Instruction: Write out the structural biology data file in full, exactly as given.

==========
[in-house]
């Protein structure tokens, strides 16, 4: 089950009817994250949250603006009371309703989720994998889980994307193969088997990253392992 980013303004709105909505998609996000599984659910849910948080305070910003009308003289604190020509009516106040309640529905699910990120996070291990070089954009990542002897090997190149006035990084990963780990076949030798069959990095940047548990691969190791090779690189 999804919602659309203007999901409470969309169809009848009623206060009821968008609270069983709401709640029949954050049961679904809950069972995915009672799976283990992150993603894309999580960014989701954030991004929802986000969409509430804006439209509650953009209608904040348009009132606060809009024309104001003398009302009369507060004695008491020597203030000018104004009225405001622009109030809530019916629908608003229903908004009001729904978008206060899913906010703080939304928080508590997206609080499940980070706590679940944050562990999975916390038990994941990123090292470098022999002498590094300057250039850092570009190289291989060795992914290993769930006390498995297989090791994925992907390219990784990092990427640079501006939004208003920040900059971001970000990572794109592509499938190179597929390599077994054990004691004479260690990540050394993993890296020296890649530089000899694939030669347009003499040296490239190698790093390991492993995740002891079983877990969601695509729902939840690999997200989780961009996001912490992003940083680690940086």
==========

[in-house]
């Protein structure tokens, strides 16, 4: 089950009817994250949250603006009371309703989720994998889980994307193969088997990253392992 980013303004709105909505998609996000599984659910849910948080305070910003009308003289604190020509009516106040309640529905699910990120996070291990070089954009990542002897090997190149006035990084990963780990076949030798069959990095940047548990691969190791090779690189 999804919602659309203007999901409470969309169809009848009623206060009821968008609270069983709401709640029949954050049961679904809950069972995915009672799976283990992150993603894309999580960014989701954030991004929802986000969409509430804006439209509650953009209608904040348009009132606060809009024309104001003398009302009369507060004695008491020597203030000018104004009225405001622009109030809530019916629908608003229903908004009001729904978008206060899913906010703080939304928080508590997206609080499940980070706590679940944050562990999975916390038990994941990123090292470098022999002498590094300057250039850092570009190289291989060795992914290993769930006390498995297989090791994925992907390219990784990092990427640079501006939004208003920040900059971001970000990572794109592509499938190179597929390599077994054990004691004479260690990540050394993993890296020296890649530089000899694939030669347009003499040296490239190698790093390991492993995740002891079983877990969601695509729902939840690999997200989780961009996001912490992003940083680690940086």